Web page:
While many adolescents consider going for weight loss surgeries, researchers have found one of the surgery's common side effects noticed on them. They found that common weight loss surgery for adolescents with obesity called sleeve gastrectomy has harmful effects on bones. Popular weight-loss surgery may lead to weaker bone health in teenagers, suggests study for adolescents with obesity called sleeve gastrectomy has harmful effects on bones. "Childhood obesity is a major public health issue that has increased over the last 10 years," said lead investigator Miriam A. Bredella, M.D., professor of radiology at Harvard Medical School in Boston, Massachusetts, and vice-chair of the Department of Radiology at Massachusetts General Hospital in Boston. "Sleeve gastrectomy is the most common bariatric surgery procedure performed in children and adults." In a sleeve gastrectomy, approximately 75% of the stomach is removed to restrict food intake and induce weight loss. It results in a typically round stomach taking on the shape of a tube or sleeve. The number of sleeve gastrectomy procedures performed on adolescents increased 100-fold from 2005 to 2014.
Artificial intelligence (AI) used in machine learning models can predict which patients are at highest risk for severe pain after surgery, and help determine who would most benefit from personalised pain management plans that use non-opioid alternatives, suggests new research. The research was presented at the ANESTHESIOLOGY 2020 annual meeting. Some patients experience more severe pain after surgery and need higher doses of opioids for longer periods of time, which increases their risk for opioid abuse disorder. By knowing which patients are at higher risk for severe post-surgical pain, physician anesthesiologists can create an anaesthesia plan using non-opioid alternatives - such as nerve blocks, epidurals and other medications - to more effectively address pain and reduce the need for opioids. "We plan to integrate the models with our electronic medical records to provide a prediction of post-surgical pain for each patient," said Mieke A. Soens, M.D., lead author of the study and an anesthesiologist at Brigham and Women's Hospital and anesthesiology instructor at Harvard Medical School, Boston.
Professor Danny Altmann from Imperial College London has said the positive studies showing a 90% effective Covid-19 vaccine is "terribly good news...even better than we expected". Pharmaceutical firm Pfizer announced that interim findings from its Covid-19 vaccine study showed the jab to be more than 90% effective in preventing the disease. Professor Altmann spoke with caution over the vaccine's findings, however, imploring people to "not think of this as a rapid fix", adding "we're still going to be facing a hard time for much of 2021". The Professor of Immunology did say that the new findings "means there is light at the end of the tunnel" to this global pandemic. Report by Thomasl. Like us on Facebook at http://www.facebook.com/itn and follow us on Twitter at http://twitter.com/itn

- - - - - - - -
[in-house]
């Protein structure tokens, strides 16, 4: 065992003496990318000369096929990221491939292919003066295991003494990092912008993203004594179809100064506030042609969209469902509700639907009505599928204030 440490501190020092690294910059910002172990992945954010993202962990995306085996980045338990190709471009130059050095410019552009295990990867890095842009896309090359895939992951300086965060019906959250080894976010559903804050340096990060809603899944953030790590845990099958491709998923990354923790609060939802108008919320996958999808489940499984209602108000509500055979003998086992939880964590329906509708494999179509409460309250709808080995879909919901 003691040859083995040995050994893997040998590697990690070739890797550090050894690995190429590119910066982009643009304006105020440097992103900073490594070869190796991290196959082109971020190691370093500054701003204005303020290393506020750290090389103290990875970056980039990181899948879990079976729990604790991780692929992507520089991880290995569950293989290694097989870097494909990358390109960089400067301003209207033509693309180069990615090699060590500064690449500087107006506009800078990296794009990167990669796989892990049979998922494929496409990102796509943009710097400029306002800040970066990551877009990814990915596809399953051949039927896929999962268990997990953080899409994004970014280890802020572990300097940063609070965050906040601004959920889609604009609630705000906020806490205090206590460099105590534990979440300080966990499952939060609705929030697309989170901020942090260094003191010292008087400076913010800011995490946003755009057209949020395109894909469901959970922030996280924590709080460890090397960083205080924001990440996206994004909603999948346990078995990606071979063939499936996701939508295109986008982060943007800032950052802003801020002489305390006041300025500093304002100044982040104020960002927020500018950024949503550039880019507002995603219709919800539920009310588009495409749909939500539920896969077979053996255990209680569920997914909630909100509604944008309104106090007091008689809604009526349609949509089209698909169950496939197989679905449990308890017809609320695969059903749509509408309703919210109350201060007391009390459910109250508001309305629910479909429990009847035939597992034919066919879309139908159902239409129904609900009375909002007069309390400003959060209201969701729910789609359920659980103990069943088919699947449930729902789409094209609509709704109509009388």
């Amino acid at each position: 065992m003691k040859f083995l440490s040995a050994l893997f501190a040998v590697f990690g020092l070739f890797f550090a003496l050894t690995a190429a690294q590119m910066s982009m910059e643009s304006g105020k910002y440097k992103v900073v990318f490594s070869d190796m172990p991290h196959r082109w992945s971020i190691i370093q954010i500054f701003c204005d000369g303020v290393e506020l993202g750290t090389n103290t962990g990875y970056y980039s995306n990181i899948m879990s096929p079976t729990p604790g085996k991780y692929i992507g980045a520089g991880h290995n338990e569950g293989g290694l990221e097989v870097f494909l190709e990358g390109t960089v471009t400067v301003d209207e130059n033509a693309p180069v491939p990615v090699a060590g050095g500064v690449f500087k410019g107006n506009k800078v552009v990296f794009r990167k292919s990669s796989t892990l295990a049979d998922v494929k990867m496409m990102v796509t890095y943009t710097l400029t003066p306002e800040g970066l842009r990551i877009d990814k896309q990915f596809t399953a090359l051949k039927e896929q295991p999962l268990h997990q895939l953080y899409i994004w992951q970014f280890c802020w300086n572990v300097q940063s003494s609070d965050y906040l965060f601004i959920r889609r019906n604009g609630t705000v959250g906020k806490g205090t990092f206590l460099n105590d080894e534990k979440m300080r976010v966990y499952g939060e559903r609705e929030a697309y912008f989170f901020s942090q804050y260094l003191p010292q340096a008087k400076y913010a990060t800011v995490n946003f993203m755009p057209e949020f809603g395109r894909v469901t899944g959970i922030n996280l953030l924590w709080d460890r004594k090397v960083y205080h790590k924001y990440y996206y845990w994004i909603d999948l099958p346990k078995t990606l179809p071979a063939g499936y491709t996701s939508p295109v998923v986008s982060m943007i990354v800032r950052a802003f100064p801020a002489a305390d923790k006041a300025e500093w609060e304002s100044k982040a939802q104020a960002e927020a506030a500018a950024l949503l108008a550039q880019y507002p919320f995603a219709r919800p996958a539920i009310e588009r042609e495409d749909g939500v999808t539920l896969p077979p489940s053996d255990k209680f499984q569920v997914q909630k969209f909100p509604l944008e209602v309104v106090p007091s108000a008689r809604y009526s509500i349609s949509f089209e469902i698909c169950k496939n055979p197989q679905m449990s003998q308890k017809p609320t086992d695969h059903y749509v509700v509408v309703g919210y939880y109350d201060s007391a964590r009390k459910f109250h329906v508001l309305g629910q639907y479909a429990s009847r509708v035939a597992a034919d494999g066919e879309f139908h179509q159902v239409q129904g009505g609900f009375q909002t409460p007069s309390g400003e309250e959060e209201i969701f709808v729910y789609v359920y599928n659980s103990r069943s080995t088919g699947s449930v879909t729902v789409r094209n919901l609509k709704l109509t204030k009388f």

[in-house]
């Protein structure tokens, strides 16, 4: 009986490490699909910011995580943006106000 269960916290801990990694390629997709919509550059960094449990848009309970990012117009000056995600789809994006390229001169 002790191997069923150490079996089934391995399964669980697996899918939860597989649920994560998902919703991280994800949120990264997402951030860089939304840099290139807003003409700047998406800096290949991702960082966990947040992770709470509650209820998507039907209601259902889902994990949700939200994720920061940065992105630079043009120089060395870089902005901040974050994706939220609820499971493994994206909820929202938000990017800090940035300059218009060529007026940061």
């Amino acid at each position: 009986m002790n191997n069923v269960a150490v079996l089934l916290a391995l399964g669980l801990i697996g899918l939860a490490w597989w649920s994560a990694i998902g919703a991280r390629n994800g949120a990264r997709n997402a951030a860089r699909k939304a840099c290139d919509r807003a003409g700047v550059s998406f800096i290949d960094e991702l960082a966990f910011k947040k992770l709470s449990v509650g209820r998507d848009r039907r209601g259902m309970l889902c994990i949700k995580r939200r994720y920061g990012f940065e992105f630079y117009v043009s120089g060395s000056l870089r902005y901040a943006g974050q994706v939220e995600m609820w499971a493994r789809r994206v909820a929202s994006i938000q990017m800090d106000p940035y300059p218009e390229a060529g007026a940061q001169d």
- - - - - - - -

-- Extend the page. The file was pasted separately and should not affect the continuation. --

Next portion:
A study conducted by an international team of researchers with FAPESP's support shows that infection by chikungunya virus can produce even more severe manifestations than the typical symptoms of the disease, such as acute fever, headache, rash, and intense joint and muscle pain. The analysis was performed by 38 researchers affiliated with the Federal University of Ceara (UFC), the University of Sao Paulo (USP), and the Ministry of Health in Brazil, and with Imperial College London and Oxford University in the United Kingdom. Their main discovery was that chikungunya can infect the central nervous system and impair cognitive and motor functions. The study was conducted under the auspices of the Brazil-UK Center for Arbovirus Discovery, Diagnosis, Genomics, and Epidemiology (CADDE). It also derived from Souza's postdoctoral research, part of which he pursued at Oxford University in the UK with FAPESP's support via a Research Internship Abroad.Researchers affiliated with several different institutions collaborated on the project, which was also supported by Brazil's National Council for Scientific and Technological Development (CNPq).